American culture appears to be largely a culture of nostalgia. There is talk of idolized “good ole days”, a return to “traditional values”, and some warped desire to gain one’s childhood back. Yet the people that truly change the world, the ones who make a difference and are the most productive deal mostly in what is real. They give familiarity merely a passing glance as they study reality as it is and not as what they wish it to be.
Nostalgia becomes damaging when it begins to overshadow the world as it is. A longing for the past or to change the past amounts to a denial of it and an inability to make use of the present. The past is gone and so can only be reinterpreted, but only with the information you gain in the present! Your brain cannot tell the difference between what it remembers and what it presently sees so if all you see is regret or some idealized version of what happened before then you will find it very difficult to effect useful change or growth. The other funny thing about memory is that it doesn’t remain the same, no matter how hard we try. It always warps slightly to fit in with whatever we believe. History at large neglects the deeper narratives. It presents only whichever voices were not erased, or suppressed, or utterly destroyed. There is no such thing as the “good ole days”. Each point in time has its own share of problems, ignorance, and dreams.
We can only ever really change our feelings about the past; we can not as of yet change it (unless backward time travel is figured out). The only moment we have in which to act is now. We build meaning into our futures by beginning with plans that start right at this moment. When the past or the future cease to have a meaningful connection with the present, it is easy to become lost in quagmires of illusion. What ought to have been or what ought to be cease to have a ground in reality because the present is not acknowledged. The most efficient and well-rounded people pay the most attention to the current moment, which is nothing more than taking account of reality as it is. Any dream you have, any goal that you set for yourself, any feelings that need healing or development need some tie to that which is.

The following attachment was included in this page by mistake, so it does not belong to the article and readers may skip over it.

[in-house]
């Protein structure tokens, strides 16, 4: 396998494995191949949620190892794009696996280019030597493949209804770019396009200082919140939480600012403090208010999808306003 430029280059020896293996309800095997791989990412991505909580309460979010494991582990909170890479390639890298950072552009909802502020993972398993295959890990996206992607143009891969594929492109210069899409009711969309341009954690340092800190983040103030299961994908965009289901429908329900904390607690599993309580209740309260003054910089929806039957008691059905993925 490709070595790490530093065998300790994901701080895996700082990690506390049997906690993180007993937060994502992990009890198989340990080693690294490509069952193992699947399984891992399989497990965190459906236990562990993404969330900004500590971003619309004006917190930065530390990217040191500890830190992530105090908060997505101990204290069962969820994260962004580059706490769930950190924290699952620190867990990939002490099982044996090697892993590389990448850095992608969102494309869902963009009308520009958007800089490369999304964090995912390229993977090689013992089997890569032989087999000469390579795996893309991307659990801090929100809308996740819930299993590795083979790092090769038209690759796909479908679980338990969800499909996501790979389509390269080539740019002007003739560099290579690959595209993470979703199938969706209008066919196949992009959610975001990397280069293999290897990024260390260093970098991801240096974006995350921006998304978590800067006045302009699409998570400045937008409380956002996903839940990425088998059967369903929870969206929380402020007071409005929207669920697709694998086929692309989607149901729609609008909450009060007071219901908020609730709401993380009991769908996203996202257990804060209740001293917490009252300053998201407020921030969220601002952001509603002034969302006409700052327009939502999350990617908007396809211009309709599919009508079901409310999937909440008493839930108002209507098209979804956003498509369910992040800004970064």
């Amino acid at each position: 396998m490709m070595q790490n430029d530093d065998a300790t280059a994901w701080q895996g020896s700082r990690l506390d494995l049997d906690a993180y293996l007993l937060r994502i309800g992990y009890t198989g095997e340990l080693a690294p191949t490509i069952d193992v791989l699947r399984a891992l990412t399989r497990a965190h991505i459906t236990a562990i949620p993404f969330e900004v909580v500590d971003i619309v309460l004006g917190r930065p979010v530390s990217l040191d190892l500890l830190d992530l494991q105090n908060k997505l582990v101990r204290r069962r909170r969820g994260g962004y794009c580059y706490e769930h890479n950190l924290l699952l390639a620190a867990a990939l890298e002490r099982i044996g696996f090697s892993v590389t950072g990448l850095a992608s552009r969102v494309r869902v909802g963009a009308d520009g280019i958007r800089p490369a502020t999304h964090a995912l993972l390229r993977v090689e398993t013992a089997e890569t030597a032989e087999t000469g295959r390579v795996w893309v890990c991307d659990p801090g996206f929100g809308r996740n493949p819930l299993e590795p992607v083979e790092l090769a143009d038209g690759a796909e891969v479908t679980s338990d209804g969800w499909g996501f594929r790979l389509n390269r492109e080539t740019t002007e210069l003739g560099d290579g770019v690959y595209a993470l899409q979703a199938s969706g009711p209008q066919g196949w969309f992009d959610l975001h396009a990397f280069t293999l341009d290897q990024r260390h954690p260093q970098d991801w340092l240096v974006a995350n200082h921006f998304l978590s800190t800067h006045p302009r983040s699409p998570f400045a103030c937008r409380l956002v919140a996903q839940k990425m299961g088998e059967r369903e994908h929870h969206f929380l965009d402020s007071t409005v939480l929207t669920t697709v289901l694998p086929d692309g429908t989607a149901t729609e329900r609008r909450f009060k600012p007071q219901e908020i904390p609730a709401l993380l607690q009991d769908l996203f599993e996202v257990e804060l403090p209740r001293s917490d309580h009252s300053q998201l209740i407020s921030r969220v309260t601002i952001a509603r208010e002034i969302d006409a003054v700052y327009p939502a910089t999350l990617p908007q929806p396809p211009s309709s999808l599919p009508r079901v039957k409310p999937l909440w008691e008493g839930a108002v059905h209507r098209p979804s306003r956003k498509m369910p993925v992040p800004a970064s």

Many people seem to run into brick walls of their own making. They cannot move past something that happened, they can’t get over someone they loved, they cannot move forward with new ideas because the past has become a monolith. It doesn’t even matter if the memory is good or bad; it still has the potential to mess with creativity, innovation, growth. Even kind and good folk fall into the trap of the familiar. It is a choice to be made. The familiar is what is remembered and known, the real is what is discovered and planned. These two modes of living produce very different results. Science and art is often rooted in the latter, in the real. Hollywood movies (and television, popular music) and politics are rooted in the former, in the familiar.
Each of these living modes logically produces in kind. If you choose the familiar you will likely usually find more of the same, find it harder to try new things, and your fears will hold you back. If you choose the real you will usually discover something new, create something deep, and your fears are noted and surpassed. It is not evil to only live with the familiar. It just takes a much longer time to work through any problem. The familiar becomes a distraction in a lot of cases instead of merely being information or experience to draw on. It creates an impossibility when it is no longer tied to reality or current circumstances. When the image becomes louder than actuality (or eventuality) the only purpose it can result in is distortion.
Think about what is familiar to you? How is it holding you back? How is it informing your decisions? Why are you attached to a certain memory or a certain time? Why do you think that in the present or future you won’t feel the same or differently? Who do you admire? Do they make decisions based on the real or the familiar? How is that working for them? How is it working for you? In what ways can you balance the familiar with the real?